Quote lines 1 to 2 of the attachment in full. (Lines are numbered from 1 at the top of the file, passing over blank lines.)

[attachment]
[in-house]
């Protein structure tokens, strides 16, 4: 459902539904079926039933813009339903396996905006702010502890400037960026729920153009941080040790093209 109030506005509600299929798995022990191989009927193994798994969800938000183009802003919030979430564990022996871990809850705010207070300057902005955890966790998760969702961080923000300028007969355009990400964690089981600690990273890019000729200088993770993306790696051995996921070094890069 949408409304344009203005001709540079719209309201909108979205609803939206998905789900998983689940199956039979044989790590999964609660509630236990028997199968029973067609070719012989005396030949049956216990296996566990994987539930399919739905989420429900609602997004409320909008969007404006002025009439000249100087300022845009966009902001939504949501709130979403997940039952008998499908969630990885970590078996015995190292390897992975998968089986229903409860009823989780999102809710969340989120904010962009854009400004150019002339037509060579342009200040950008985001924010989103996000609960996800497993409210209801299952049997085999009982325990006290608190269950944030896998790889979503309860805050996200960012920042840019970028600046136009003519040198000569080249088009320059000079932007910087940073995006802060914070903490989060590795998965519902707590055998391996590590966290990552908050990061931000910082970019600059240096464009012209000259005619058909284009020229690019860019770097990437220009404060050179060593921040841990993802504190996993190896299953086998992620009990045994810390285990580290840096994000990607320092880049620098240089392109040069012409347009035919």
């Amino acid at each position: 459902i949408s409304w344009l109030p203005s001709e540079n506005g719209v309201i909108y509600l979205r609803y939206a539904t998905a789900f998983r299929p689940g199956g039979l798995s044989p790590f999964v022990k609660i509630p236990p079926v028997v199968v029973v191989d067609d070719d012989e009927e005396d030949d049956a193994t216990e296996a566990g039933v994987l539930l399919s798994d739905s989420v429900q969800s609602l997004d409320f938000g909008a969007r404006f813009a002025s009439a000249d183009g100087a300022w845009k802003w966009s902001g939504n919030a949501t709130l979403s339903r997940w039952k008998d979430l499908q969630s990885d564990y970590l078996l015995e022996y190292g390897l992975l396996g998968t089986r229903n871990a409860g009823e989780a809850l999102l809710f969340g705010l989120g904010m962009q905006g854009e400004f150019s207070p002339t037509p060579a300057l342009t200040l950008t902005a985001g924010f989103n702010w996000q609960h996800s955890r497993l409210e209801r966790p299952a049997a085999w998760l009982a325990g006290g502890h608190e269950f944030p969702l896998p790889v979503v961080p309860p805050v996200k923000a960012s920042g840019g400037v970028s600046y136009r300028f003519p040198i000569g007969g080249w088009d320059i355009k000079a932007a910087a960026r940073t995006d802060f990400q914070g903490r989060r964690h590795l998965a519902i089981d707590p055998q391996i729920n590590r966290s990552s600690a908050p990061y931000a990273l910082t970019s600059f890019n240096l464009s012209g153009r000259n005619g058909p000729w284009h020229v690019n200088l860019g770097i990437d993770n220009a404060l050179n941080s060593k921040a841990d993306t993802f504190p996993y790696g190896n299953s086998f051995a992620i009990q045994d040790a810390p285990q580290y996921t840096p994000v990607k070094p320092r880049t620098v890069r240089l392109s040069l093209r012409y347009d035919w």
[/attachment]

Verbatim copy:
[in-house]
């Protein structure tokens, strides 16, 4: 459902539904079926039933813009339903396996905006702010502890400037960026729920153009941080040790093209 109030506005509600299929798995022990191989009927193994798994969800938000183009802003919030979430564990022996871990809850705010207070300057902005955890966790998760969702961080923000300028007969355009990400964690089981600690990273890019000729200088993770993306790696051995996921070094890069 949408409304344009203005001709540079719209309201909108979205609803939206998905789900998983689940199956039979044989790590999964609660509630236990028997199968029973067609070719012989005396030949049956216990296996566990994987539930399919739905989420429900609602997004409320909008969007404006002025009439000249100087300022845009966009902001939504949501709130979403997940039952008998499908969630990885970590078996015995190292390897992975998968089986229903409860009823989780999102809710969340989120904010962009854009400004150019002339037509060579342009200040950008985001924010989103996000609960996800497993409210209801299952049997085999009982325990006290608190269950944030896998790889979503309860805050996200960012920042840019970028600046136009003519040198000569080249088009320059000079932007910087940073995006802060914070903490989060590795998965519902707590055998391996590590966290990552908050990061931000910082970019600059240096464009012209000259005619058909284009020229690019860019770097990437220009404060050179060593921040841990993802504190996993190896299953086998992620009990045994810390285990580290840096994000990607320092880049620098240089392109040069012409347009035919």